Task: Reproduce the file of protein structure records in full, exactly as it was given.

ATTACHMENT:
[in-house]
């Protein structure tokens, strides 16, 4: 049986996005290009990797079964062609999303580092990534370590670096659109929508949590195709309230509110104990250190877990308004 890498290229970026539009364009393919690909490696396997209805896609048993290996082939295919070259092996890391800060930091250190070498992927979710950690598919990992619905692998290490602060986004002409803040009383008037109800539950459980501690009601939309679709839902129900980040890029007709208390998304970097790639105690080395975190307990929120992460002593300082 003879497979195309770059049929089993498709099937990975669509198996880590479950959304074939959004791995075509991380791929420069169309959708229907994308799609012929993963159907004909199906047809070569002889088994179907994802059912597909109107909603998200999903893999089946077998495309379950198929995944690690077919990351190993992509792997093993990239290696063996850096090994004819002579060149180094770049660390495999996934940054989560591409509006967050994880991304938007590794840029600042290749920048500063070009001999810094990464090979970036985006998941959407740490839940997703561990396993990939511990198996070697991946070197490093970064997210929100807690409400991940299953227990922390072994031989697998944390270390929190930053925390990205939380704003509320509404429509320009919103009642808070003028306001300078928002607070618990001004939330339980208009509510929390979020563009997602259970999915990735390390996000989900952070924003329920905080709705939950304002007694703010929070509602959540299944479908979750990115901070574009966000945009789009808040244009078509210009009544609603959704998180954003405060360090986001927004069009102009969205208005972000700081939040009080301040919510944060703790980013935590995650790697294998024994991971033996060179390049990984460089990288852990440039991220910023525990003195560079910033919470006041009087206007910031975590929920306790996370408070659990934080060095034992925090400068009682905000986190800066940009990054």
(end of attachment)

[in-house]
């Protein structure tokens, strides 16, 4: 049986996005290009990797079964062609999303580092990534370590670096659109929508949590195709309230509110104990250190877990308004 890498290229970026539009364009393919690909490696396997209805896609048993290996082939295919070259092996890391800060930091250190070498992927979710950690598919990992619905692998290490602060986004002409803040009383008037109800539950459980501690009601939309679709839902129900980040890029007709208390998304970097790639105690080395975190307990929120992460002593300082 003879497979195309770059049929089993498709099937990975669509198996880590479950959304074939959004791995075509991380791929420069169309959708229907994308799609012929993963159907004909199906047809070569002889088994179907994802059912597909109107909603998200999903893999089946077998495309379950198929995944690690077919990351190993992509792997093993990239290696063996850096090994004819002579060149180094770049660390495999996934940054989560591409509006967050994880991304938007590794840029600042290749920048500063070009001999810094990464090979970036985006998941959407740490839940997703561990396993990939511990198996070697991946070197490093970064997210929100807690409400991940299953227990922390072994031989697998944390270390929190930053925390990205939380704003509320509404429509320009919103009642808070003028306001300078928002607070618990001004939330339980208009509510929390979020563009997602259970999915990735390390996000989900952070924003329920905080709705939950304002007694703010929070509602959540299944479908979750990115901070574009966000945009789009808040244009078509210009009544609603959704998180954003405060360090986001927004069009102009969205208005972000700081939040009080301040919510944060703790980013935590995650790697294998024994991971033996060179390049990984460089990288852990440039991220910023525990003195560079910033919470006041009087206007910031975590929920306790996370408070659990934080060095034992925090400068009682905000986190800066940009990054």